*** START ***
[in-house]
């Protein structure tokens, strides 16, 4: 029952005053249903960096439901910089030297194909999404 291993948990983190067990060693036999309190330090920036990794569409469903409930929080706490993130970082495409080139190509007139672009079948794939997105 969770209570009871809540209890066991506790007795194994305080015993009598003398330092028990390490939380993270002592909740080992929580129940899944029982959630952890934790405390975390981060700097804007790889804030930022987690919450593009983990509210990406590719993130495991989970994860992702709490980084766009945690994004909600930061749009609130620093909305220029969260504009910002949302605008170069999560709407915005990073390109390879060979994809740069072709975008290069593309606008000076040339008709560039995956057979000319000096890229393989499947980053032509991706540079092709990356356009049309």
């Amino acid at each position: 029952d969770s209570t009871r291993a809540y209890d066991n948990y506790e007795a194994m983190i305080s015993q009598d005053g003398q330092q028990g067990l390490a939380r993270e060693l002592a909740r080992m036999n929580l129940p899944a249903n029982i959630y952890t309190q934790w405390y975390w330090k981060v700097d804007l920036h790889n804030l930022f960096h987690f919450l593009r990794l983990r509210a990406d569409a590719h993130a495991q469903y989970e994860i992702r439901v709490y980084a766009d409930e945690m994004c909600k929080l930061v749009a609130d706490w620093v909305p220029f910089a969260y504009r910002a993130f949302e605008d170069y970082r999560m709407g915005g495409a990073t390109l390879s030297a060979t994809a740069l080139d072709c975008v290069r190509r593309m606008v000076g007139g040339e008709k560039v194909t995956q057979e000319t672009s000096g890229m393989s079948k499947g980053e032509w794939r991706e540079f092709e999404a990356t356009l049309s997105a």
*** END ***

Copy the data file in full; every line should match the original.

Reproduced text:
[in-house]
């Protein structure tokens, strides 16, 4: 029952005053249903960096439901910089030297194909999404 291993948990983190067990060693036999309190330090920036990794569409469903409930929080706490993130970082495409080139190509007139672009079948794939997105 969770209570009871809540209890066991506790007795194994305080015993009598003398330092028990390490939380993270002592909740080992929580129940899944029982959630952890934790405390975390981060700097804007790889804030930022987690919450593009983990509210990406590719993130495991989970994860992702709490980084766009945690994004909600930061749009609130620093909305220029969260504009910002949302605008170069999560709407915005990073390109390879060979994809740069072709975008290069593309606008000076040339008709560039995956057979000319000096890229393989499947980053032509991706540079092709990356356009049309």
């Amino acid at each position: 029952d969770s209570t009871r291993a809540y209890d066991n948990y506790e007795a194994m983190i305080s015993q009598d005053g003398q330092q028990g067990l390490a939380r993270e060693l002592a909740r080992m036999n929580l129940p899944a249903n029982i959630y952890t309190q934790w405390y975390w330090k981060v700097d804007l920036h790889n804030l930022f960096h987690f919450l593009r990794l983990r509210a990406d569409a590719h993130a495991q469903y989970e994860i992702r439901v709490y980084a766009d409930e945690m994004c909600k929080l930061v749009a609130d706490w620093v909305p220029f910089a969260y504009r910002a993130f949302e605008d170069y970082r999560m709407g915005g495409a990073t390109l390879s030297a060979t994809a740069l080139d072709c975008v290069r190509r593309m606008v000076g007139g040339e008709k560039v194909t995956q057979e000319t672009s000096g890229m393989s079948k499947g980053e032509w794939r991706e540079f092709e999404a990356t356009l049309s997105a």